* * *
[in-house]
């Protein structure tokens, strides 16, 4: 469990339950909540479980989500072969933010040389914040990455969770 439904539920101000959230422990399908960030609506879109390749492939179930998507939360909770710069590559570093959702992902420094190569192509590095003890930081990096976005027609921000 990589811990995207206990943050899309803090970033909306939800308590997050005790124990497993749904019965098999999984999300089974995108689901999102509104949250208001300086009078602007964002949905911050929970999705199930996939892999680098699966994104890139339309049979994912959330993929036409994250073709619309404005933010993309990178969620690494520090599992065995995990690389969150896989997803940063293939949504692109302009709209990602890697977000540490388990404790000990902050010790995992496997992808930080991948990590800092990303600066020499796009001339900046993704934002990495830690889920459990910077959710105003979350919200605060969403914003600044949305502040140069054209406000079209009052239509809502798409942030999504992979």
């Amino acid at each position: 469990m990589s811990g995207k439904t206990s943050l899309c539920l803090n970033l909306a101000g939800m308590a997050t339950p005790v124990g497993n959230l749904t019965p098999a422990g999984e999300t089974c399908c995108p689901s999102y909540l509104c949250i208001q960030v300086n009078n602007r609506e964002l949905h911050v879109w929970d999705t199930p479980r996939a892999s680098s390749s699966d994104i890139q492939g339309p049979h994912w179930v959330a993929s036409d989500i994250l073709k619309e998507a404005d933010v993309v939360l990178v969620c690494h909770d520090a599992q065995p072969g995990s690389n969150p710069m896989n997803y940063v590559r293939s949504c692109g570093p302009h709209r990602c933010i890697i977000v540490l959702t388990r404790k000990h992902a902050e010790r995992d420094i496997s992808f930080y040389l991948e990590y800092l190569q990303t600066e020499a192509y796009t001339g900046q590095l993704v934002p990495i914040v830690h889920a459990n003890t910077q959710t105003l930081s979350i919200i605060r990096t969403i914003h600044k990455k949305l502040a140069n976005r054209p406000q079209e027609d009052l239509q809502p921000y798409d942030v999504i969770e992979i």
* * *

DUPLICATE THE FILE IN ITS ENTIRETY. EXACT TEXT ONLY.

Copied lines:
[in-house]
């Protein structure tokens, strides 16, 4: 469990339950909540479980989500072969933010040389914040990455969770 439904539920101000959230422990399908960030609506879109390749492939179930998507939360909770710069590559570093959702992902420094190569192509590095003890930081990096976005027609921000 990589811990995207206990943050899309803090970033909306939800308590997050005790124990497993749904019965098999999984999300089974995108689901999102509104949250208001300086009078602007964002949905911050929970999705199930996939892999680098699966994104890139339309049979994912959330993929036409994250073709619309404005933010993309990178969620690494520090599992065995995990690389969150896989997803940063293939949504692109302009709209990602890697977000540490388990404790000990902050010790995992496997992808930080991948990590800092990303600066020499796009001339900046993704934002990495830690889920459990910077959710105003979350919200605060969403914003600044949305502040140069054209406000079209009052239509809502798409942030999504992979």
């Amino acid at each position: 469990m990589s811990g995207k439904t206990s943050l899309c539920l803090n970033l909306a101000g939800m308590a997050t339950p005790v124990g497993n959230l749904t019965p098999a422990g999984e999300t089974c399908c995108p689901s999102y909540l509104c949250i208001q960030v300086n009078n602007r609506e964002l949905h911050v879109w929970d999705t199930p479980r996939a892999s680098s390749s699966d994104i890139q492939g339309p049979h994912w179930v959330a993929s036409d989500i994250l073709k619309e998507a404005d933010v993309v939360l990178v969620c690494h909770d520090a599992q065995p072969g995990s690389n969150p710069m896989n997803y940063v590559r293939s949504c692109g570093p302009h709209r990602c933010i890697i977000v540490l959702t388990r404790k000990h992902a902050e010790r995992d420094i496997s992808f930080y040389l991948e990590y800092l190569q990303t600066e020499a192509y796009t001339g900046q590095l993704v934002p990495i914040v830690h889920a459990n003890t910077q959710t105003l930081s979350i919200i605060r990096t969403i914003h600044k990455k949305l502040a140069n976005r054209p406000q079209e027609d009052l239509q809502p921000y798409d942030v999504i969770e992979i």